You are currently browsing the tag archive for the ‘Ministry of Education’ tag.

qrcode.26820116So too it was individuals associated with Gotabhaya who made the Indian government feel it had been betrayed, which contributed to India supporting the American resolution against Sri Lanka at the Human Rights Council in Geneva in March 2012. After a meeting with the President, the Indians issued a statement to the effect that a commitment had been made to proceed with devolution in terms of the 13th Amendment, but a Presidential spokesman denied this. There was no effort by the Foreign Ministry to reassure the Indians, and a letter sent by the Indian Prime Minister seeking clarification went unanswered – or, rather, the Minister of External Affairs, having sent an answer, then withdrew it, with a lack of professionalism that would have been startling had this not by then become endemic in that Ministry (which, as a shrewd observer put it, was territory occupied by the Ministry of Defence, which in turn was territory occupied by the Israelis).

Gotabhaya’s fatal misunderstanding of the way the world functions became apparent when, in 2009, he was instrumental in having our Permanent Representative to the UN in Geneva removed. Dayan Jayatilleka, handpicked by the President for the job, had initially been close to Gotabhaya, and indeed helped him with procuring arms from different sources at a time when some Western nations were trying to impose an embargo of sorts. But it soon became clear that they had very different perspectives on the purpose of winning the war, and Gotabhaya proved the decisive factor in enabling the then Foreign Minister, Rohitha Bogollagama, to have Dayan unceremoniously dismissed. This was in July 2009, just a couple of months after he had staved off a forceful attack on Sri Lanka in the form of a Special Session requisitioned by the West.

I used to think that this was mainly because Dayan had articulated forcefully the need to proceed with devolution immediately after the war, and got involved in protracted argument in newspaper columns with journalists close to Gotabhaya. But it transpired later that the Israelis had long been pressurizing Gotabhaya to have Dayan dismissed, given the leadership he provided in Geneva to the Palestinian cause. Once there seemed no further need for Dayan, since he had prevented interventions that might have stopped the war and let the Tigers off the hook, Gotabhaya obliged his patrons.

That Dayan’s dismissal upset the Indians, and indeed the vast majority of countries that had been in the forefront of support for Sri Lanka during the war, meant nothing to Gotabhaya. In fairness to him, what amounted to adherence to an ultimately Western agenda may have seemed to him sensible, since he had also obtained support for the war from the United States Defence Department, during the hawkish days of George Bush. Certainly, even as late as 2013, he was expressing confidence that the United States would not press a case against Sri Lanka, since he felt the Defence Department was fundamentally on his side. He seems not to have understood that the Defence Department in the United States carried much less influence on government than he himself did in Sri Lanka. And he certainly did not understand that Israel’s primary motive was self-preservation, and that they had no worries about the consequences for Sri Lanka of Dayan’s dismissal, provided they got rid of a potential threat to their own power. Read the rest of this entry »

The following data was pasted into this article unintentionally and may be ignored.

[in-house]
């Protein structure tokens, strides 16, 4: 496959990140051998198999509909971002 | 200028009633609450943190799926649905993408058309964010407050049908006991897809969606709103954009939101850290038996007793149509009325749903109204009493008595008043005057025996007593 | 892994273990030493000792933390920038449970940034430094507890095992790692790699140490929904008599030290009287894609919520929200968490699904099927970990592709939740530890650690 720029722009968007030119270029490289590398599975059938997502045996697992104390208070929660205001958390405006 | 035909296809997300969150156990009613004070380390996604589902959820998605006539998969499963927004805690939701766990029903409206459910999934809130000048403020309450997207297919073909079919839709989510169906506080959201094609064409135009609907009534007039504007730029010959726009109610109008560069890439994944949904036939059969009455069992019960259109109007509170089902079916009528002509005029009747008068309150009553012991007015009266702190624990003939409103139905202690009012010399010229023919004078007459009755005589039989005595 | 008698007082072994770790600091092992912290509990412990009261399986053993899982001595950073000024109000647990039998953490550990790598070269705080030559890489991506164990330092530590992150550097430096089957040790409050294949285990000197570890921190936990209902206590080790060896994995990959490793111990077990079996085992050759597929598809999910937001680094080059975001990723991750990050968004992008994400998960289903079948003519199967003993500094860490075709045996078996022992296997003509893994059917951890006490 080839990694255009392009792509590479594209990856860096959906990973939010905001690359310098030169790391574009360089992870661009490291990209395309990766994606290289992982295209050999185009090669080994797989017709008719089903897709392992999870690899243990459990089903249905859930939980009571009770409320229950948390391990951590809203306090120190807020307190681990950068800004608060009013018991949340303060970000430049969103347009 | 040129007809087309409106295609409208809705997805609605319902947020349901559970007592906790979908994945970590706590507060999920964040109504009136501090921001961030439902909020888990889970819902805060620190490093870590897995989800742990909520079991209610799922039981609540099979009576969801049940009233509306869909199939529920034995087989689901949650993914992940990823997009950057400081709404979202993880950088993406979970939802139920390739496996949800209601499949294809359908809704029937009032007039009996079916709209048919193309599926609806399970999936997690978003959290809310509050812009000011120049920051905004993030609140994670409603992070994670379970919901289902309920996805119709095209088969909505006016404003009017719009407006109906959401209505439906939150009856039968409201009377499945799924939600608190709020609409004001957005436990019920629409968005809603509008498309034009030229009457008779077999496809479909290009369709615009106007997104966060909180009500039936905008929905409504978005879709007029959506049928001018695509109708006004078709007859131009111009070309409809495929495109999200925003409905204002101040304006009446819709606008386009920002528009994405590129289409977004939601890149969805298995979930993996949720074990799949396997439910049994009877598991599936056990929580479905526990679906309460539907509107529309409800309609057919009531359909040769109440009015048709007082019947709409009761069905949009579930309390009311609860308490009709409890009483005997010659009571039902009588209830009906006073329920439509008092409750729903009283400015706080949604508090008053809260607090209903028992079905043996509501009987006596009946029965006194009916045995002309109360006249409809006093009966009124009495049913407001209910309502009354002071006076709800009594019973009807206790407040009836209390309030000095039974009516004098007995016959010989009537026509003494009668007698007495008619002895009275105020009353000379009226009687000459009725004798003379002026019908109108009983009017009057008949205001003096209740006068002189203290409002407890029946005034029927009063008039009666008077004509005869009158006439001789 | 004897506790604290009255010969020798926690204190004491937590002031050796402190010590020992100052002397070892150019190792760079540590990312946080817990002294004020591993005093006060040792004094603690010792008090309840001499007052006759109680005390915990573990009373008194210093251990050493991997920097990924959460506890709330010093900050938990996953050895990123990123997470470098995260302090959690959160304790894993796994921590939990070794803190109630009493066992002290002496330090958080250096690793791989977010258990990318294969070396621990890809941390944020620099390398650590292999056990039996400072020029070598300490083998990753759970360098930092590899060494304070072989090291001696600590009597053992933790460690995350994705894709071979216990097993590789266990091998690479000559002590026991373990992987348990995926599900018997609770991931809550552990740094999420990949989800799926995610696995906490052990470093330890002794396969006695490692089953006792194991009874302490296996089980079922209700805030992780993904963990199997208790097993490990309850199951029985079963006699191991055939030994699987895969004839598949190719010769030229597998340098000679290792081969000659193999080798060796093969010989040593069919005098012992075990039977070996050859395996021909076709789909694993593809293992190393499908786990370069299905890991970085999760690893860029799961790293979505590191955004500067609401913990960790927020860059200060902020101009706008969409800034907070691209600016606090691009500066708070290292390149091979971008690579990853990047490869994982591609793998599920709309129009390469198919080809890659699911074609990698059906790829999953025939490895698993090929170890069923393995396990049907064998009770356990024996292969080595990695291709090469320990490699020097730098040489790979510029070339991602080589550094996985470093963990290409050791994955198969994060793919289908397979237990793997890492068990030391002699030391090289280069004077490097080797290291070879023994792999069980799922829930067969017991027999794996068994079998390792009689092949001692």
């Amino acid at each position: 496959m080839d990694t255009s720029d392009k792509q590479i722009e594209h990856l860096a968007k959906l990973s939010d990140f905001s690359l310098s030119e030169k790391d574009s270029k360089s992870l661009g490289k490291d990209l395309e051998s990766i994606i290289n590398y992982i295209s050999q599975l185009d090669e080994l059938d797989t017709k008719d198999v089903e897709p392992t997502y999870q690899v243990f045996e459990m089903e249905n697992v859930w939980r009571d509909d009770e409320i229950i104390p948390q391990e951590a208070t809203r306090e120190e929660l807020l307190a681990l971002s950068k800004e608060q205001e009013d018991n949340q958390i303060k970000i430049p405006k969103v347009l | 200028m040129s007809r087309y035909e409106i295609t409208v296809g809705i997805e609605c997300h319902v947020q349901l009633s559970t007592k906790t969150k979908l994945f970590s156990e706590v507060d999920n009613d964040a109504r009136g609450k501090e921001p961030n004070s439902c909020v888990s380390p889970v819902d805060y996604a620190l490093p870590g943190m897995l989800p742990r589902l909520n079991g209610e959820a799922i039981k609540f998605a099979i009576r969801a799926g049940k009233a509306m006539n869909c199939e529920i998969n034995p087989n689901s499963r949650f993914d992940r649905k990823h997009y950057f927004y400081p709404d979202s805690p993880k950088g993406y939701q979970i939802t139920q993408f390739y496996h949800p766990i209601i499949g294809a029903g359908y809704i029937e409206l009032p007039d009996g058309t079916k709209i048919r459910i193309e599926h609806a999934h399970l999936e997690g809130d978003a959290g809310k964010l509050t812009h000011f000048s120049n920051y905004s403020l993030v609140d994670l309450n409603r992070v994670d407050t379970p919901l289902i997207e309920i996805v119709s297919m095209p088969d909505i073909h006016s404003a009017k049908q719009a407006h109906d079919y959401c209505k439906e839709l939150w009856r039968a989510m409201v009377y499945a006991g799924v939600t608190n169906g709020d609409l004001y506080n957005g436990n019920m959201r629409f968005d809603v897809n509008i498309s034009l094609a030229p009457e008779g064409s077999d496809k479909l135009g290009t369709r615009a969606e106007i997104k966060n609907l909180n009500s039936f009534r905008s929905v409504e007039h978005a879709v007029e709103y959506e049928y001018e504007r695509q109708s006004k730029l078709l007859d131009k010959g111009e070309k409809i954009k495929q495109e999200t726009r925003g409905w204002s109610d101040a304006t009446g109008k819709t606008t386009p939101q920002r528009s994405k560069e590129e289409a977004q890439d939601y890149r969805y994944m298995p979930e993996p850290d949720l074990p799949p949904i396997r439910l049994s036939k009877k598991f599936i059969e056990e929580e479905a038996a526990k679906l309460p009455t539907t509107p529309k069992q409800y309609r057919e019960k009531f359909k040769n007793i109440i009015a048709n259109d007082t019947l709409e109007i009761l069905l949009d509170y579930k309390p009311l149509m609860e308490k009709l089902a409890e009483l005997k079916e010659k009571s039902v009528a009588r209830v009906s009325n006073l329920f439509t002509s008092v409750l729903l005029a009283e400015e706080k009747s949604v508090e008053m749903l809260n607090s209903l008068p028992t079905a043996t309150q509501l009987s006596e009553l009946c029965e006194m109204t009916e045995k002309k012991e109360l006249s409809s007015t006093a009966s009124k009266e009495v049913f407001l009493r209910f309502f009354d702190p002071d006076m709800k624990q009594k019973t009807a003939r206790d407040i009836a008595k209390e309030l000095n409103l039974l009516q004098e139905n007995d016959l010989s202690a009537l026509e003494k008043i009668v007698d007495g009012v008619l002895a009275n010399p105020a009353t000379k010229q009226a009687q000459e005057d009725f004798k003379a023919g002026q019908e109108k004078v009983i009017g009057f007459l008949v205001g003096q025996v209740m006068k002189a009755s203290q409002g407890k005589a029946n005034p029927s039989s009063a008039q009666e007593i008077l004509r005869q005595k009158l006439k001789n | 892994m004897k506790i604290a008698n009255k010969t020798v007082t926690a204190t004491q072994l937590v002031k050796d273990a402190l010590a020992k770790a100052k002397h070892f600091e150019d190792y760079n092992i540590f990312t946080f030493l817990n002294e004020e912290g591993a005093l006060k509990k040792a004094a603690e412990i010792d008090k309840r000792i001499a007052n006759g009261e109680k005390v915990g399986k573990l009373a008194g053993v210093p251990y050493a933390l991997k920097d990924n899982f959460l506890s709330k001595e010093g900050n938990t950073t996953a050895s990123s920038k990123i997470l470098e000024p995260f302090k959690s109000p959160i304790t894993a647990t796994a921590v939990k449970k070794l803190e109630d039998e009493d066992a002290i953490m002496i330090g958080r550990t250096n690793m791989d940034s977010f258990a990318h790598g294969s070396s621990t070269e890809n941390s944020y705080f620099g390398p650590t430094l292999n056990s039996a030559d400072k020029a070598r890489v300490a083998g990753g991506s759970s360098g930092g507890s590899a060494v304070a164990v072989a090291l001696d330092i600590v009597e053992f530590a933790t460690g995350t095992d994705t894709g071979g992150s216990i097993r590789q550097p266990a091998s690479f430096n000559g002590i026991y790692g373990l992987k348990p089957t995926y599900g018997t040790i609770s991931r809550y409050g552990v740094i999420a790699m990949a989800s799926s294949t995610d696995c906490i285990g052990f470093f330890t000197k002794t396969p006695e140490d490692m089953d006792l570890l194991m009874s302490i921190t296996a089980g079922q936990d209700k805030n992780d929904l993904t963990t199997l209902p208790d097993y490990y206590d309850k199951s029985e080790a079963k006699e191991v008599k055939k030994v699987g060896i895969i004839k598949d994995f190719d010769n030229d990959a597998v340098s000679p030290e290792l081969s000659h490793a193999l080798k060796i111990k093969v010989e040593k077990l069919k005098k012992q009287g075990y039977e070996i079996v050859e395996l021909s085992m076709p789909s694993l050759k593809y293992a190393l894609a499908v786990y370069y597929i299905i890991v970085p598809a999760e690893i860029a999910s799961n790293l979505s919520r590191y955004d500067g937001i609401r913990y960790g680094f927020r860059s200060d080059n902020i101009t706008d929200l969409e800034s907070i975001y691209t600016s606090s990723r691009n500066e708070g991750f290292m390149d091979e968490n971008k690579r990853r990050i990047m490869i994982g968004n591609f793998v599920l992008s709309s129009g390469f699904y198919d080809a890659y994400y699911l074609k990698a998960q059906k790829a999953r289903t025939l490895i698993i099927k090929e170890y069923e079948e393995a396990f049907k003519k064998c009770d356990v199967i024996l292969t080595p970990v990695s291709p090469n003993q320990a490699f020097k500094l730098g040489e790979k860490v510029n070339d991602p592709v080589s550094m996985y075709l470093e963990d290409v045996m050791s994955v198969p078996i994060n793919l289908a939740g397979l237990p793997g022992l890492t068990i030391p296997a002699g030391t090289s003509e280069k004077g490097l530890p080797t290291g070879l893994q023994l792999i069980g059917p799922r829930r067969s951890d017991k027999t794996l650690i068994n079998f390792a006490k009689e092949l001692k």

Colombo Post 5The last few years have seen vast sums of money expended on schools, but this has been mainly in the area of construction. There has been little concern with improving the actual quality of education. The impression created is that the work done is seen largely as a means to an end not actually connected with education. Leaving aside the large profit margins available when construction becomes an end in itself, there is also a political agenda. This is obvious from the large number of computer laboratories, for instance, that remain unopened, waiting for a politician’s convenience to claim that this is his gift to the people.

The perversity that dominates educational policy was in fact asserted by the Minister of Education who claimed, when I asked about the failure to commission these laboratories, that the people should know who had gifted them the facilities. I pointed out that these were not gifts from qrcode.26575647politicians since the money to construct them was the money of the people. The Minister granted I had a point, and said he would move on the matter, but the movement was mainly in Uva, where the President dashed about the place opening facilities which had remained closed until the election. I found this out when I followed up with an inquiry, for statistics from all Provinces. Only the North Central Province has thus far responded – there are 75 schools there where the computer labs have been built, but remain unopened. Doubtless there and elsewhere there will be a flurry of activity before the Presidential election.

Underlying this absurdity is the failure to establish the point that education belongs to the people. The most important stakeholders are children and their parents, and we need to develop systems to ensure that parents can monitor what is going on in the schools their children attend. Ensuring a good service cannot be left to the service provider, which is why government must ensure that the beneficiaries also are able to assess the quality of the service they receive. Read the rest of this entry »